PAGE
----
Illuminated skies over our little slice of Colorado Springs and the deluge that followed. I wish summer could always be this way, enough sun for life without sweaters, ethereal rises and sets, and enough rain to keep the earth damp and our two hearts aloft.
crested white prickly poppy
orange horned poppy
red birds in a tree
black raspberry blossom
lemon variegated thyme
It is frequently asked or plain assumed that our garden is more work than a lawn. All those plants – they must consume our days with backbreaking labor. Only the first half is true now. They do consume our days, in observation of spritely butterfly, bee, hummingbird, and sometimes wild romping dog in and amongst their blossoms. Our work is minimal, a few minutes here and there to pull errant weeds, a bit of water here and there when it is scorching.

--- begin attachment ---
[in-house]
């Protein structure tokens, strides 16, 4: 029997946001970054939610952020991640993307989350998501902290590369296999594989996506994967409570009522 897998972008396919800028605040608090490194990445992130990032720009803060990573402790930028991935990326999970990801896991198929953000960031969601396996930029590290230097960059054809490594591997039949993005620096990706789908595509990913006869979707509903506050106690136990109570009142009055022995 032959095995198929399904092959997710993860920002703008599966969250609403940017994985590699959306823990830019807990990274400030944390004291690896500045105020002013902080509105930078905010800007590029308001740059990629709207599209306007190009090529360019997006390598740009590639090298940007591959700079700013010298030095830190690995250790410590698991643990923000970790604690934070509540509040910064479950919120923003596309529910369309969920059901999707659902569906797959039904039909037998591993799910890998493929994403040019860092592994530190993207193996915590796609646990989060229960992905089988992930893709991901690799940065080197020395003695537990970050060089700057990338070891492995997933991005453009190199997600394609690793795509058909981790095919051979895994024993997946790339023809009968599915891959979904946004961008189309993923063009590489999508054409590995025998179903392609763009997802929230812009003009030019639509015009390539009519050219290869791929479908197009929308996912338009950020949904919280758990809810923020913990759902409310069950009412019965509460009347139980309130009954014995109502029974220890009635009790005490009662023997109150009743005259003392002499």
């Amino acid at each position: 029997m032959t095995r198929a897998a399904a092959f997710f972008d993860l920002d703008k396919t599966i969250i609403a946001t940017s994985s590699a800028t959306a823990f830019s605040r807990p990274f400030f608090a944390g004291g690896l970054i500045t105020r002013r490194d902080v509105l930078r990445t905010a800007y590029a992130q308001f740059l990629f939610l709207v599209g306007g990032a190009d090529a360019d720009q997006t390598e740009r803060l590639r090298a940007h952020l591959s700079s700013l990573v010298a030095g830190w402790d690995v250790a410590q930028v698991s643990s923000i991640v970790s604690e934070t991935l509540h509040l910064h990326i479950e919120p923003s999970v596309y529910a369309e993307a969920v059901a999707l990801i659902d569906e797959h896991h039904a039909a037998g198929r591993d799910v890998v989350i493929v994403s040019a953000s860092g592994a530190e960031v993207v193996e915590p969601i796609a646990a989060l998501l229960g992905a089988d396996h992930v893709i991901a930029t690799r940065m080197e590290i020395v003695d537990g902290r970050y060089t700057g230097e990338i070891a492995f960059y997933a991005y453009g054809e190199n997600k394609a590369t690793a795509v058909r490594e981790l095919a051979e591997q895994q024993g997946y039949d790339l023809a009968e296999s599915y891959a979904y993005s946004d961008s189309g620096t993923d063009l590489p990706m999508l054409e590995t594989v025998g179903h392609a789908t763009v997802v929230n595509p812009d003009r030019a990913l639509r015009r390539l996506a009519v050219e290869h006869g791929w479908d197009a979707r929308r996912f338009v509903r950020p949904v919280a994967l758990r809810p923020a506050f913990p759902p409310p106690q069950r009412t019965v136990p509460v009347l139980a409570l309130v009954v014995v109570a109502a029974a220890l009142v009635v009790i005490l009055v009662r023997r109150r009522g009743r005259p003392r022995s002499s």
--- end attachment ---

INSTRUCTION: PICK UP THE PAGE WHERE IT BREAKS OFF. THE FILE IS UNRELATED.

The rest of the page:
It’s the real beauty of xeriscape. The work is mostly at the beginning, getting the groundwork laid, doing the planting, watering to get everyone happy and established. Had we chosen a lawn, we’d have so much more labor.
When we first bought the house and had a lawn out front and the giant weed patch in back, it took and hour and a half each week to mow and trim. Don’t get me started on all the time it took to move the sprinkler to and fro, getting every last square of turf, and the volume of water and fertilizer it required to keep it barely green. How crabby it made me! I LOVE green and crave it like mad when deep in the throes of winter, but I am wild about foliage and color and height, too. Grass simply cannot offer what a varied landscape can.
So, think of this as encouragement, for anyone considering a change of garden scene. Choose plants wisely, and do the hard work to get it going, and your garden will be more joy than care, too.